Catalytic transfer hydrogenation (CTH) is widely used in the reduction of carbonyl compounds, where H2 gas is replaced by other liquid molecules (e.g., formic acid and alcohols) as hydrogen donors [19,20,21]. It is worth noting that there is a certain requirement for the quality of the used reactor and the catalyst stability to tolerate acidic reaction conditions [22,23]. In this regard, alcohols seem to be a better candidate for CTH. A well-known example, Zr-incorporated zeolites with appropriate Lewis acidity, were reported as able to efficiently catalyze the CTH of biomass-derived carboxides, alike to the Meerwein–Ponndorf–Verley (MPV) reduction [24,25,26].
In the past decade, Zr-based catalysts were reported as efficient for the CTH of levulinic acid and its esters to GVL, and their reactivity is highly dependent on the catalyst composition. For instance, ZrO2 [27,28], Zr(OH)4 [29], ZrFeOx [30], Al–Zr [31], Zr–B [32], and ZrOCl2 [33] need relatively harsh conditions (ca. 200 °C or >6 h) to achieve moderate yields of GVL (Table 1). The stability and catalytic performance can be improved via the incorporation of Zr species into solid supports like SBA-15 (Santa Barbara Amorphous-15); however, it generally involves complicated preparation procedures and relatively high production costs due to the use of expensive template agents [34]. Therefore, it is necessary to overcome these shortcomings by improving the stability of solid catalysts with a facile preparation method.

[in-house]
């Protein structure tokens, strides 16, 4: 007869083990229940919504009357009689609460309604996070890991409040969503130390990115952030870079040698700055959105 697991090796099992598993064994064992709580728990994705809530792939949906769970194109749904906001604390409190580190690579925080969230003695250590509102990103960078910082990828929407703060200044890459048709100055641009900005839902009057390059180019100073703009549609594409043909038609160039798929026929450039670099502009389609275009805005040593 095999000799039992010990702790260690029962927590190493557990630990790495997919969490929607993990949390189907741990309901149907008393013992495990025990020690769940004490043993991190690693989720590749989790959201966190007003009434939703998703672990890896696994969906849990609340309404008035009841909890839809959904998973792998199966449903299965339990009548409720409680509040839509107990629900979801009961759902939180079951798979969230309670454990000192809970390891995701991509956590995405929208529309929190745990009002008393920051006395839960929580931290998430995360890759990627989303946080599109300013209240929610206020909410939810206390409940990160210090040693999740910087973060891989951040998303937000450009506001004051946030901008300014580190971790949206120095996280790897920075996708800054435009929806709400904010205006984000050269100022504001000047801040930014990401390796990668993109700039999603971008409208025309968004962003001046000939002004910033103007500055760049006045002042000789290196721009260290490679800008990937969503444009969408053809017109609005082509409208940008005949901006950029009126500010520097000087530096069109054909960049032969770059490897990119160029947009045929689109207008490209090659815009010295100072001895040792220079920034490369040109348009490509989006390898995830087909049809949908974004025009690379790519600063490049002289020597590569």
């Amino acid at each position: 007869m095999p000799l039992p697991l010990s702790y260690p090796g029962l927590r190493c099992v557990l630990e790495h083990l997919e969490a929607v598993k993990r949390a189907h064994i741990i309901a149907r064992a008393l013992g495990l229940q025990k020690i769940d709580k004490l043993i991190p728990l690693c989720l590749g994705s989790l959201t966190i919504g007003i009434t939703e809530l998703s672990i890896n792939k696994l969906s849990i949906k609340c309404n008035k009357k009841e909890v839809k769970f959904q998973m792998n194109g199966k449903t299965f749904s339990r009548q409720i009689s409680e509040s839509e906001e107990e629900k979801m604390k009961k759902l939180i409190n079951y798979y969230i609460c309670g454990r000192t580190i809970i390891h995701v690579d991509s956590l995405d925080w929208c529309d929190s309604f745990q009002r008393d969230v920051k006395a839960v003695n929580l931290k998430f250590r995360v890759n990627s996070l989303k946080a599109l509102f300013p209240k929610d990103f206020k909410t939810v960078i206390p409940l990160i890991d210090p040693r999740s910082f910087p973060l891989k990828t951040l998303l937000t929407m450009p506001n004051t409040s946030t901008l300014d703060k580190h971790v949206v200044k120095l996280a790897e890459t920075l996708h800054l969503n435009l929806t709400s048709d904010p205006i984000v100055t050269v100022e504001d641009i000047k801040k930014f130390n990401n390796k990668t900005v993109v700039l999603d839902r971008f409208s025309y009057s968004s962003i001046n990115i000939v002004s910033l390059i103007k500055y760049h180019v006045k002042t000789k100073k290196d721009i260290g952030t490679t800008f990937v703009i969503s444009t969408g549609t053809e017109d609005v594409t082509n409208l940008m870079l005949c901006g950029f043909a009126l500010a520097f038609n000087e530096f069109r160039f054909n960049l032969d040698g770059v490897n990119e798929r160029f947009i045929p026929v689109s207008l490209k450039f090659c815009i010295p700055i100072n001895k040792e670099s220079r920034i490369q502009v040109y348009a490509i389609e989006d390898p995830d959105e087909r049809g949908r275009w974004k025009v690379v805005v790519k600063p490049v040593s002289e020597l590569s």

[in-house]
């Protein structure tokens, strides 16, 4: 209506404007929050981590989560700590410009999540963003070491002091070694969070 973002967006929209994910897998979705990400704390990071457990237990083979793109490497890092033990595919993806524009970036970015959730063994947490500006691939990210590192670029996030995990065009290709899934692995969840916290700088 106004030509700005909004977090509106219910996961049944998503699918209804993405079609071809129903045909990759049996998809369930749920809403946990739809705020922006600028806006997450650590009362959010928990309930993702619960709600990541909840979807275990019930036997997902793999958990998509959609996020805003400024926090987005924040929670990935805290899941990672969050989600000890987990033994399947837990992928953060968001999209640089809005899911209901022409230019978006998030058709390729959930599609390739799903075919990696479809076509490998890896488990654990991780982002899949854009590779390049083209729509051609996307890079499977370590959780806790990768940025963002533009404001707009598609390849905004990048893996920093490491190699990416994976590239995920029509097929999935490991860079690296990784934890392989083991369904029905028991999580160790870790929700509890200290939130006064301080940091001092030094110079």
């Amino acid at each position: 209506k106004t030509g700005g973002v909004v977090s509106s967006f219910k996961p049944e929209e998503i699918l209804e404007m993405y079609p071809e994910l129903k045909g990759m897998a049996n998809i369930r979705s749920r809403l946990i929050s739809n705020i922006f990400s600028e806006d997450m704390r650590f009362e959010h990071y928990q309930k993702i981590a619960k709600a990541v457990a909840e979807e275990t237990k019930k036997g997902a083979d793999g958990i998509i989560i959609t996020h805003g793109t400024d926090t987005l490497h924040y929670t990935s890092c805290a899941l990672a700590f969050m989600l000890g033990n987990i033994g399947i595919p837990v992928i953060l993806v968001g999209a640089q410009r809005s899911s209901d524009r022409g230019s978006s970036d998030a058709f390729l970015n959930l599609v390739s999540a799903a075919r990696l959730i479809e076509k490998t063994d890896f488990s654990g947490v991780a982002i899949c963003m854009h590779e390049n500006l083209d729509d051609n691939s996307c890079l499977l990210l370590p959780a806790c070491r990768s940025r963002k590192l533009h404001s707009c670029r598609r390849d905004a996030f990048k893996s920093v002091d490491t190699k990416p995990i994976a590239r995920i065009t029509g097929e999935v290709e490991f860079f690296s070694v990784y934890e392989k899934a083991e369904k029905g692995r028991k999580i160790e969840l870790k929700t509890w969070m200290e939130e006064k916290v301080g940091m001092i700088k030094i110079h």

Organic phosphonates as ligands combined with metal ions can react quickly under liquid-phase conditions to afford corresponding inorganic–organic metal phosphonates with enhanced chemical and thermal stability [35,36,37,38,39,40,41]. Through the coordination of metal ions with organic phosphoric acid, additional micro- and mesopores are introduced into the resulting catalysts, thus greatly increasing specific surface areas [42,43], and the catalyst functionalities can be simply tuned by changing the organic ligand or preparation method [44]. In the presented study, a novel and stable inorganic–organic metal phosphonate catalyst (PPOA–Hf) was prepared from phenylphosphonic acid (PPOA) and hafnium (Hf, in the same group as Zr on the periodic table) chloride using a simple assembly method. This acid–base bifunctional solid catalyst was able to efficiently promote the conversion of EL into GVL under mild reaction conditions, and systematic studies were thereby conducted.

2. Results and Discussions

2.1. Catalyst Characterization